History Of Maersk Group Ipo

History of maersk group ipo

Main article: A. P. Moller-Maersk Group

The A. P. Moller-Maersk Group (Danish: A.P. Møller-Mærsk Gruppen) is an international business conglomerate more commonly known simply as Maersk.[1] This article focuses on the history of the company.

The beginnings of the A.P. Møller-Mærsk Group was the shipping company Dampskibsselskabet Svendborg, founded by captain Peter Mærsk-Møller and his son Arnold Peter Møller (2 October 1876 - June 1965) in Svendborg, 1904. A.P. Møller had four children, one of whom was Mærsk Mc-Kinney Møller. In 1939, he became a partner in the company.

Following the death of A.P. Møller in June 1965, Mc-Kinney Møller became CEO of the company and held this post until 1993, when he was succeeded by Jess Søderberg. Beginning in 1965, Mærsk Mc-Kinney Møller also served as company chairman and did not relinquish this position until December 2003 (when he was 90 years old). He was still one of the "managing owners" of the company at the time of his death and was chairman of Odense Steel Shipyard until 2 May 2006.

1886–1945: Beginnings to World War II[edit]

  • 1886: Captain Peter Mærsk-Møller buys his first steamship, the British-built SS Laura.[2][3]Photo
  • 1904: The Steamship Company Svendborg is founded by Captain Peter Mærsk-Møller and Arnold Peter Møller. The company's first ship was the British-built 2,200 tdw cargo steamer Svendborg.
  • 1912: Steamship Company of 1912 is founded by A.P.


  • 1918-1919: A.P. Møller builds his own shipyard, the Odense Staalskibsvaerft near the Odense Canal in the city of Odense.

    What to watch in Maersk earnings

    Keels are laid for the first two ships.

  • May 1920: The newly erected Odense Yard delivers its first ship, the Robert Mærsk.
  • 1921: Odense Yard delivers its first diesel powered vessel Leise Mærsk to A.P. Møller.
  • 1926: A.P. Møller enters into the tanker business and orders 5 motor tankers with 8,100 and 11,200 tdw.
  • 1928: A.P.

    History of maersk group ipo

    Møller begins the first liner service under the Name Mærsk Line with 6 motor ships, each 6000-7000 tdw on the Trans Pacific Route Far East - US West coast and via the Panama Canal to Baltimore.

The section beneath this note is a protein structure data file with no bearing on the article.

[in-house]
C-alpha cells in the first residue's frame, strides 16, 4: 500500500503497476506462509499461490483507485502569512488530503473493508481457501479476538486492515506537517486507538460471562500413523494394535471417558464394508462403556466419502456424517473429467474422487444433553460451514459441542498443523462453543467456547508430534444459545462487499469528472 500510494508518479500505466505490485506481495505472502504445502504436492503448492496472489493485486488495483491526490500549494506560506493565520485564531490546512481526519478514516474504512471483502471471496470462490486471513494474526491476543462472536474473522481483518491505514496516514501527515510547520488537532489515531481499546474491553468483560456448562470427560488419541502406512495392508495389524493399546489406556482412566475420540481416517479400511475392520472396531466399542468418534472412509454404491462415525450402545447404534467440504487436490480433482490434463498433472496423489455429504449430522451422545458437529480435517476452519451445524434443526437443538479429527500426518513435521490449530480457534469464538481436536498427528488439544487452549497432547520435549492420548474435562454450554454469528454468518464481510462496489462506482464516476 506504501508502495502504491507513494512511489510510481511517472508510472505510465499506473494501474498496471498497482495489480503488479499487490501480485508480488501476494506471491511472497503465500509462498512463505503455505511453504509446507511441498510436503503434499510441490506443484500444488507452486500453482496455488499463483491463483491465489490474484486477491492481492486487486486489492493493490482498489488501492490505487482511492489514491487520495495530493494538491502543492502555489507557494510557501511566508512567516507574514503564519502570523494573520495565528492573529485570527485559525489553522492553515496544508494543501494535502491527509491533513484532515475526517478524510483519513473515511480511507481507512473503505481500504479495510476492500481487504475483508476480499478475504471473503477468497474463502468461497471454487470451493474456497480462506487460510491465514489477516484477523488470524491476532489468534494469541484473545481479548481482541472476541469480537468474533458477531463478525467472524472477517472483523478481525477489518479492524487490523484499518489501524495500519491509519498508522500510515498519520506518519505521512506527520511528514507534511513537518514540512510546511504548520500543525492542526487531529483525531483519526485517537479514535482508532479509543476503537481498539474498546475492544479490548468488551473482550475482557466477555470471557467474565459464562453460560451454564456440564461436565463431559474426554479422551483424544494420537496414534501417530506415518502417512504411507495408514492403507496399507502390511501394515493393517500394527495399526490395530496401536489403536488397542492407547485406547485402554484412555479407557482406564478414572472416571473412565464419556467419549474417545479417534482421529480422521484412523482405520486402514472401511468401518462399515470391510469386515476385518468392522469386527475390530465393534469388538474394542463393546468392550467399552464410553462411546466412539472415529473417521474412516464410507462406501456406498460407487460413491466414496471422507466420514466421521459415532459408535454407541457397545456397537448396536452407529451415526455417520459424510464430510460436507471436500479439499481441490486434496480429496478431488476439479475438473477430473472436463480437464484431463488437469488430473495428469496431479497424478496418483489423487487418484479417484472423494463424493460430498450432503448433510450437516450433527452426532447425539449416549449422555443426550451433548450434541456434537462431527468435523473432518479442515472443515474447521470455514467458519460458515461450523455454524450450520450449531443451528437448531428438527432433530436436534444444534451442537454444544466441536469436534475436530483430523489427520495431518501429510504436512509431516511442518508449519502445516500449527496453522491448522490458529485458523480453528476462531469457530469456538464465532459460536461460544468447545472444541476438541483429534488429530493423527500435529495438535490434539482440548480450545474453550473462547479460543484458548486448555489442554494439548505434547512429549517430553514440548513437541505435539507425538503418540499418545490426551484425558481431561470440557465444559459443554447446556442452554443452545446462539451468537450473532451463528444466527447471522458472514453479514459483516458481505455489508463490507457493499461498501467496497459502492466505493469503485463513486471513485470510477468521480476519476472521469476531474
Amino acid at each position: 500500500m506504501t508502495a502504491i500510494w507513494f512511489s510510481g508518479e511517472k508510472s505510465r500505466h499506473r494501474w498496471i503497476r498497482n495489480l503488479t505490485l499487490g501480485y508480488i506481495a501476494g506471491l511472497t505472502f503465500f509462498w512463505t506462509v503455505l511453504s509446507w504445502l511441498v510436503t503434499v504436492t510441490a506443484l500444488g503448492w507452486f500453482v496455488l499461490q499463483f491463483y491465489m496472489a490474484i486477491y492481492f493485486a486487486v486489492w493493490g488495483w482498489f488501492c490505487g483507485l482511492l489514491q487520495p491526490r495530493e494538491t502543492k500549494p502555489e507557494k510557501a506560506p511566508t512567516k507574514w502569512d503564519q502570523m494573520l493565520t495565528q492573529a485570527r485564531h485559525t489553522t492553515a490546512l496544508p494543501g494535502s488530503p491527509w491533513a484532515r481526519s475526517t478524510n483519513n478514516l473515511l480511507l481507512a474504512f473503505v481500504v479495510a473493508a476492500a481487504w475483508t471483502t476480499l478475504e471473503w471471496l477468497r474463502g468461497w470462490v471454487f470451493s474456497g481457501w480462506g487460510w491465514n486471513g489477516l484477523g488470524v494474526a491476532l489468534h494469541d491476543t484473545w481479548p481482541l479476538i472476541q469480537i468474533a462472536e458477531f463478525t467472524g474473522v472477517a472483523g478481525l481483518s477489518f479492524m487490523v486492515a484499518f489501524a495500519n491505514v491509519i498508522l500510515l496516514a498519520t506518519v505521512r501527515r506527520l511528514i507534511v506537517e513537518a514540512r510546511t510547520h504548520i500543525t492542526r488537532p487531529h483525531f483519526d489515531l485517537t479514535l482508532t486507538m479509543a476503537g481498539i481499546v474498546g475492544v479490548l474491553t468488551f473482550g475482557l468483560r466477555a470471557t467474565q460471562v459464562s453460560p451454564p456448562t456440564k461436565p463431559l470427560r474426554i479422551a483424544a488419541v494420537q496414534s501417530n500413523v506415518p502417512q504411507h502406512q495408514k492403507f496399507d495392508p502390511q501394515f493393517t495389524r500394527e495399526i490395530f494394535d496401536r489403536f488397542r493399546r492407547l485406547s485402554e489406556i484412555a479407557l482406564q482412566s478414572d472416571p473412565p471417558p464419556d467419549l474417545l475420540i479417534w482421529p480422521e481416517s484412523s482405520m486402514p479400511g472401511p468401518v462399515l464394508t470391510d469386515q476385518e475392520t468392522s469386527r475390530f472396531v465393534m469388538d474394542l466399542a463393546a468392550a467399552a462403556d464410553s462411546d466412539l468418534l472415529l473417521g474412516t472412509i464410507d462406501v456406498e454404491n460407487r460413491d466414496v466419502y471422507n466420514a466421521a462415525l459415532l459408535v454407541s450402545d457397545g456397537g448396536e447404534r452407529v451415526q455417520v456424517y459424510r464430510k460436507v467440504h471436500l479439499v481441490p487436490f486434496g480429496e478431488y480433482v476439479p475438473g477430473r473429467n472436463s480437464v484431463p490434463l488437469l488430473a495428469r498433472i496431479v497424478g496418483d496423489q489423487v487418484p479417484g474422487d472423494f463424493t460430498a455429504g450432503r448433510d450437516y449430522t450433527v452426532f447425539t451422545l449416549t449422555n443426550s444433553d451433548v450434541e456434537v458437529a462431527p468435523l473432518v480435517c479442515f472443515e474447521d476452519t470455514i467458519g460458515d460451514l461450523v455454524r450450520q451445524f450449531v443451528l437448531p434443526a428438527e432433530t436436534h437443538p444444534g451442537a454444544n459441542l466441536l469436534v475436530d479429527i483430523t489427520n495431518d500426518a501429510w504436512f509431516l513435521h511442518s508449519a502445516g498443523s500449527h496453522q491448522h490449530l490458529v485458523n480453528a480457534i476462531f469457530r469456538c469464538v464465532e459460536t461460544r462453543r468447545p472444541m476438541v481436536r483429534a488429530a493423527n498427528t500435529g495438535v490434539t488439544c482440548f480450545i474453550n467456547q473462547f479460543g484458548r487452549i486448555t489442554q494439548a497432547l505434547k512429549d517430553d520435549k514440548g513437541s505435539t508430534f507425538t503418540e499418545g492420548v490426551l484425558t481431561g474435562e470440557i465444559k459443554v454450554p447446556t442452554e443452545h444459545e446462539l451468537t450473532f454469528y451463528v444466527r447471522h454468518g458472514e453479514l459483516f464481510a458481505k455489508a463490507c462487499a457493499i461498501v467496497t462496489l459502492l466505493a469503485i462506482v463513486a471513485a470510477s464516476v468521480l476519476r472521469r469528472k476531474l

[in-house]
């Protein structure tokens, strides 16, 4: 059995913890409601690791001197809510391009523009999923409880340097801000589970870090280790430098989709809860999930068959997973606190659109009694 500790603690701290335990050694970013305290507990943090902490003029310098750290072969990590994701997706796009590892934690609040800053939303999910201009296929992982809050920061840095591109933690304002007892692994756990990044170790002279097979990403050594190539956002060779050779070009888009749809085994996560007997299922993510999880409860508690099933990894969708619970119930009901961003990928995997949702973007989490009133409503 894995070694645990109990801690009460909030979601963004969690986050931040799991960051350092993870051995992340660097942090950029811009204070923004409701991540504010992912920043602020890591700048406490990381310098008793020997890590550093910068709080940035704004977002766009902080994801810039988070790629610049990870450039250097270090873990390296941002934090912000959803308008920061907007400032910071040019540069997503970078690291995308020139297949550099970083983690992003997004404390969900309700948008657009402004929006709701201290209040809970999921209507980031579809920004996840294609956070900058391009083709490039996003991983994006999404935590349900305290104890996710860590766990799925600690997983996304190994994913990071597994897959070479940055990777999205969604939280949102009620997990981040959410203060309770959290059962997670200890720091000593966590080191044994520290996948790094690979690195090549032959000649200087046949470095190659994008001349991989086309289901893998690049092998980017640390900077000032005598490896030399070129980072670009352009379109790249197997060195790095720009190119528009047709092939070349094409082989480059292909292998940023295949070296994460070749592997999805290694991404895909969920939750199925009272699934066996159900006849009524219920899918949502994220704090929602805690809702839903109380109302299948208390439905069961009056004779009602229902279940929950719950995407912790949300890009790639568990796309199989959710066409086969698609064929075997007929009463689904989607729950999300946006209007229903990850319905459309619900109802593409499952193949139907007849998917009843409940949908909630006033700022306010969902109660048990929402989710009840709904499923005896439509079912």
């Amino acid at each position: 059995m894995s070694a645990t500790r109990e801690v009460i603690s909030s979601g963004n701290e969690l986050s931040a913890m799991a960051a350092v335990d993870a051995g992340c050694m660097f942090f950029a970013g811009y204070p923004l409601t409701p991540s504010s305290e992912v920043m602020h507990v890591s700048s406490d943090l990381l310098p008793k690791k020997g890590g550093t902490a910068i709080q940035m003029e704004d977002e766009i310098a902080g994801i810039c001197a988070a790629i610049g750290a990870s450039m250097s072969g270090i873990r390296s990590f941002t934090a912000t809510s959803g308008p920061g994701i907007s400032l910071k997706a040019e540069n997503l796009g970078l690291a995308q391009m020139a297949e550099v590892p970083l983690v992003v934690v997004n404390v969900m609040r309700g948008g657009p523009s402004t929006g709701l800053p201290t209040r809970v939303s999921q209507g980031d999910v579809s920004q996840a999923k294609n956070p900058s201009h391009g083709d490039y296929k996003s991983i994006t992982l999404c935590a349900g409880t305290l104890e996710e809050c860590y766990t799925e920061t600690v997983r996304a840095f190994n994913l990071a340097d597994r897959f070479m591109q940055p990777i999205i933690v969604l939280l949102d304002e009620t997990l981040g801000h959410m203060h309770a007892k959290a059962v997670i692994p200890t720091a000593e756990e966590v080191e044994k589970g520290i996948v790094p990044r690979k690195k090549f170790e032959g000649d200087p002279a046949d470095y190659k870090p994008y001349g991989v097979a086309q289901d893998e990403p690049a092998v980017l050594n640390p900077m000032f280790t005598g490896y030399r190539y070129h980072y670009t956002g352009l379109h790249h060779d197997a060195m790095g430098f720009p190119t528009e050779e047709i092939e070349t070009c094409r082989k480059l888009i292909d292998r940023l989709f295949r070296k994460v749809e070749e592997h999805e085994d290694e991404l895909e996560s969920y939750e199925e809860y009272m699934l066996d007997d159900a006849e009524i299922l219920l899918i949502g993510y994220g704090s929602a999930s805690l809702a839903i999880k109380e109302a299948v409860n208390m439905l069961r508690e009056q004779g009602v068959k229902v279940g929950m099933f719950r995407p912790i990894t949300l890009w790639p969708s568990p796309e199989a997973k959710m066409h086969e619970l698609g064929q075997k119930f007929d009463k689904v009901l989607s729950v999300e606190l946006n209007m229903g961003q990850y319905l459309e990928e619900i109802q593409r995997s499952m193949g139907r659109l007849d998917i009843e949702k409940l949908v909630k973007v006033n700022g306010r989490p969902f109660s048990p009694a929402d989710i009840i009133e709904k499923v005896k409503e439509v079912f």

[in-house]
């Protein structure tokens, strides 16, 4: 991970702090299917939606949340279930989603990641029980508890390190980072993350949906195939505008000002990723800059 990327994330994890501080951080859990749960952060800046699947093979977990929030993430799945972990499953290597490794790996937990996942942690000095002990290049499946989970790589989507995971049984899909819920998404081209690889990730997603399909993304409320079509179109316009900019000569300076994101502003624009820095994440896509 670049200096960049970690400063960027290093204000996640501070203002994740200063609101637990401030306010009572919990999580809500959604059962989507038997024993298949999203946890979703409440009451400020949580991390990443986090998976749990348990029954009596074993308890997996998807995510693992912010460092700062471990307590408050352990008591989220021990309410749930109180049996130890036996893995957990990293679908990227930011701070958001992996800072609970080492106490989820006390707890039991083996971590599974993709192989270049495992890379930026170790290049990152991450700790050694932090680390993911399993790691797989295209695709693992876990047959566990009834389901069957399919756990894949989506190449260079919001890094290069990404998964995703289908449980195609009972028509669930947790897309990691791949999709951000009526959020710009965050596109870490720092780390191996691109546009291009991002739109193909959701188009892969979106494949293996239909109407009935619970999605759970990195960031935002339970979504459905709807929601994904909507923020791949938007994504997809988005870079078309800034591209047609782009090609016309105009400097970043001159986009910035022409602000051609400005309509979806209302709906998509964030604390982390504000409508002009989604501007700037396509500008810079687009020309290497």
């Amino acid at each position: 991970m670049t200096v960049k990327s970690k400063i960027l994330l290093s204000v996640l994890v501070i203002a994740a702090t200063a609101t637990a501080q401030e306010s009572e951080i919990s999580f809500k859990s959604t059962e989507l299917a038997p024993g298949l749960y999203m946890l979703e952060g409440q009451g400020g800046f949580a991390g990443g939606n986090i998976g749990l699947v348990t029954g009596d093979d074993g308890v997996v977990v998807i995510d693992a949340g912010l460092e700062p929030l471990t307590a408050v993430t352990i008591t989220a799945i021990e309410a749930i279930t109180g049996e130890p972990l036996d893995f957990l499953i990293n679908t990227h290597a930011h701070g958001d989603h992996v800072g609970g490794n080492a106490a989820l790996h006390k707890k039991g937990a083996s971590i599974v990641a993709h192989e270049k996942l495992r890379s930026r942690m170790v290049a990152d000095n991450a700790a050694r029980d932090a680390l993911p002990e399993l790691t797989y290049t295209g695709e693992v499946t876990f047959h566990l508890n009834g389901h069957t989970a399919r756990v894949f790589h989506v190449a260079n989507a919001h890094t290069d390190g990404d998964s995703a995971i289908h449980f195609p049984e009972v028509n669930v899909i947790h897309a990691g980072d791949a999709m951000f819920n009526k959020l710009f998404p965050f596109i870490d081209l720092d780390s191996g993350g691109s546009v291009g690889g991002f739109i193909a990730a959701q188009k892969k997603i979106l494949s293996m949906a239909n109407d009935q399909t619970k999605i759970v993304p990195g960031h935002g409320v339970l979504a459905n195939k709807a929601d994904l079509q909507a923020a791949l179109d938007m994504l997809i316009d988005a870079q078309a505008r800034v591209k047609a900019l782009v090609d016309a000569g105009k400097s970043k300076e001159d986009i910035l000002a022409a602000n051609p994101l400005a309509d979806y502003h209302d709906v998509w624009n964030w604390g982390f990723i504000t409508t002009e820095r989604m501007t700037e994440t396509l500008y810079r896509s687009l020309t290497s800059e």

• Feb. 1928: A.P. Møller gets its first tanker, the 11.200 tdw motor tanker Emma Mærsk, built by Burmeister & Wain, Copenhagen.
  • March 1928: Odense Yard builds its first tanker, the 8,000 tdw M.T.

    Maersk Line 90 years

    Anna Mærsk.

  • 1930: A.P. Møller becomes the co-owner of the weapons factory Riffelsyndikatet. In the following years he increases his share from 15 to 31.6%, to become the largest shareholder.[4]
  • 1934: Mærsk Line gets the 9,000 tdw cargo motorship Nora Mærsk from Odense Yard, but after 2 years of service it sinks due to a fire in Indonesia.
  • Dec. 1936: The 16,500 tdw motortanker Eleonora Mærsk is delivered from the Deutsche Werft, Hamburg-Finkenwerder and is the biggest ship of the Mærsk fleet and also the largest single-crew motorship in the world.
  • 1936: With the M.S.

    Francine, A.P. Møller gets from Odense yard its first reefer vessel. It is chartered to J. Lauritzen A/S, Denmark.

  • 1937: Mærsk Line receives two 9,000 tdw motor cargo ships from Bremer Vulkan.

    The vessels are named Marchen Mærsk and Grete Mærsk.

  • 1937: Odense Yard delivers two 7,000 tdw white-painted hull cargoships Gudrun Mærsk and Robert Mærsk with reefer capacity.
  • Feb. 1939: Odense Yard delivers the 9,200 tdw M.S. Laura Mærsk the largest cargo ship to the Mærsk fleet.
  • Sept.

    1939: At the beginning of World War II, A.P. Møller is the second largest shipping company in Denmark with a total of 46 ships.

  • April 1940: On 8 April 1940, A.P. Møller issues Permanent Special Instruction One to the 36 Mærsk ships on the high seas. Should Denmark become involved in war, all ships were to report directly to the New York office and follow its instructions. No orders from Copenhagen were to be followed if not approved by the New York office.

    On the next morning, 9 April 1940, Germany invades Denmark and Norway, and Denmark surrenders the same day. On 24 April, Mærsk Mc-Kinney Møller is made a partner in the company, and on 26 April he and his wife leave Denmark.

    Mærsk Mc-Kinney Møller manages the New York office throughout World War II.

  • June 1941: The United States takes control of foreign ships and the Mærsk fleet serves in the US Navy for the rest of the war. More than half of the Mærsk fleet is lost during the war.
  • 10 May 1943: The Riffelsyndikatet company is sabotaged by members of the Danish resistance.

    A.P. Møller travels personally to Stockholm and requests of Danish newspaper Politiken's correspondent that he "tells London to put an end to sabotage", which "is harmful to Danish interests".[5]

  • 22 June 1944: New sabotage action is taken by members of resistance group BOPA, who occupy Riffelsyndikatet and detonate a charge which prevents the resumption of production for the remainder of World War II .